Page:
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ORIGINAL RESEARCH
Year : 2017  |  Volume : 1  |  Issue : 1  |  Page : 23-29

Voluntary contractile rate of torque development in healthy 50-70 year old women: Measurement of, association with functional tasks and response to an intervention


1 Musculoskeletal Health Research Group, Leeds Beckett University, Leeds, UK; Physical Education and Sport Science Department, University of Limerick, Limerick, Ireland
2 Physical Education and Sport Science Department, University of Limerick, Limerick, Ireland

Correspondence Address:
Peter Francis
School of Clinical and Applied Science, Leeds Beckett University, Leeds, LS13HE

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Source of Support: None, Conflict of Interest: None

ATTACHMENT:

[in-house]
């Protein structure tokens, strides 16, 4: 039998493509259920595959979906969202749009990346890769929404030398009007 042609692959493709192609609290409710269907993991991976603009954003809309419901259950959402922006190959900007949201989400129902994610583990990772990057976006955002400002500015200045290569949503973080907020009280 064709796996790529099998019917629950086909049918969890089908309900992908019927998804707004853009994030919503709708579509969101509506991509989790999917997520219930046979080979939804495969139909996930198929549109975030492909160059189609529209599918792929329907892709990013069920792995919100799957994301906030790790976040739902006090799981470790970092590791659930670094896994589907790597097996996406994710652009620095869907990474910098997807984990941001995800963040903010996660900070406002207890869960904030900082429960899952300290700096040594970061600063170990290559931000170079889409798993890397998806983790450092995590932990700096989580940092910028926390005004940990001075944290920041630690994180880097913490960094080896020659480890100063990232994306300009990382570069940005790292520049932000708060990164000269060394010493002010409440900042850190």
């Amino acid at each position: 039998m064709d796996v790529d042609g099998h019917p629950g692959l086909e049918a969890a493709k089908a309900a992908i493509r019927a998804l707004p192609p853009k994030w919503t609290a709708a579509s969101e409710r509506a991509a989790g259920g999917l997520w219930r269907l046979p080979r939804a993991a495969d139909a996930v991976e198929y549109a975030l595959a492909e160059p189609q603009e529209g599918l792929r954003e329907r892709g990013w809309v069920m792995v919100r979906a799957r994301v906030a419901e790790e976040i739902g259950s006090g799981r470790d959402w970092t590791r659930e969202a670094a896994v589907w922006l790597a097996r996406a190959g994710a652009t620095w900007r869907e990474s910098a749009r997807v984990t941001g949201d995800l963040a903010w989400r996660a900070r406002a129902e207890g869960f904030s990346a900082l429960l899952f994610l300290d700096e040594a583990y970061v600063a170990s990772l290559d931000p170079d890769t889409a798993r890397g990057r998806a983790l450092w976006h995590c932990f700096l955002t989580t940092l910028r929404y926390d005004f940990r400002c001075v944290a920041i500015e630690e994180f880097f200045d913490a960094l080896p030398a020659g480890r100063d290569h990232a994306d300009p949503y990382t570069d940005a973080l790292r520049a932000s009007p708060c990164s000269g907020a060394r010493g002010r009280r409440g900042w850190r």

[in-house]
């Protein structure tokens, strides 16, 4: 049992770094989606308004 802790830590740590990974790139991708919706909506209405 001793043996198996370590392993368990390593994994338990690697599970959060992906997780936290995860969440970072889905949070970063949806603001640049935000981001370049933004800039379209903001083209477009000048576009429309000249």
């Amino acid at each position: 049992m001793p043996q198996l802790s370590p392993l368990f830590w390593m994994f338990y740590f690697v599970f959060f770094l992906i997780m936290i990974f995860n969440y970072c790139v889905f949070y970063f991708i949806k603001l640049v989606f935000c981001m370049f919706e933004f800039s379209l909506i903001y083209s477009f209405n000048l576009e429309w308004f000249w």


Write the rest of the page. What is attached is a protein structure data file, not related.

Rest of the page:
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This study aimed to measure contractile rate of torque development (RTD) from maximal voluntary isometric contractions (MVC) of the knee extensors and flexors in order to determine reliability of the measure, report age-related difference in RTD, determine the association between RTD and selected functional tasks and determine the effect of progressive resistance training (PRT) on RTD in healthy 50-70y women. 136 women performed MVC's of the knee extensors and flexors. Maximal RTD was determined from the slope of the most linear phase of the torque-time trace. RTD was also determined at 0-50 ms; 0-100 ms and 0-200 ms from the onset of contraction in a subsample (n=26) of knee extensor MVC's. Functional capability was determined based on the ability to complete a 900 m gait speed test (n=128) and the number of chair rises completed in 30 seconds (n=68). 57 participants were randomised into a protein supplementation (PRO) control group or a PRO + PRT group for 12 weeks. Maximal RTD had a coefficient of variance of . 17%. RTD became more dependent on maximal strength as the time from the onset of contraction increased as did its association with maximal RTD. On average, participants in the 7th decade of life had a lower (~23%; P<0.01) RTD than their younger counterparts in the 6th decade. RTD had a weak association with extended gait speed (r=-0.234; P=0.008) and was not associated with chair rise performance (r=0.076; P=0.540). RTD did not change in response to 12 weeks of PRT and PRO compared to a PRO only group (+9% vs. +13%; P>0.05). Maximal RTD cannot be measured reliably in healthy 50-70 year old women from the most linear slope of the torque-time trace of an isometric MVC. Age-related difference in maximal RTD appears to be greater than that of maximal strength. Maximal RTD has a weak association with functional capability and does not change in response to PRT in healthy 50-70 year old women.


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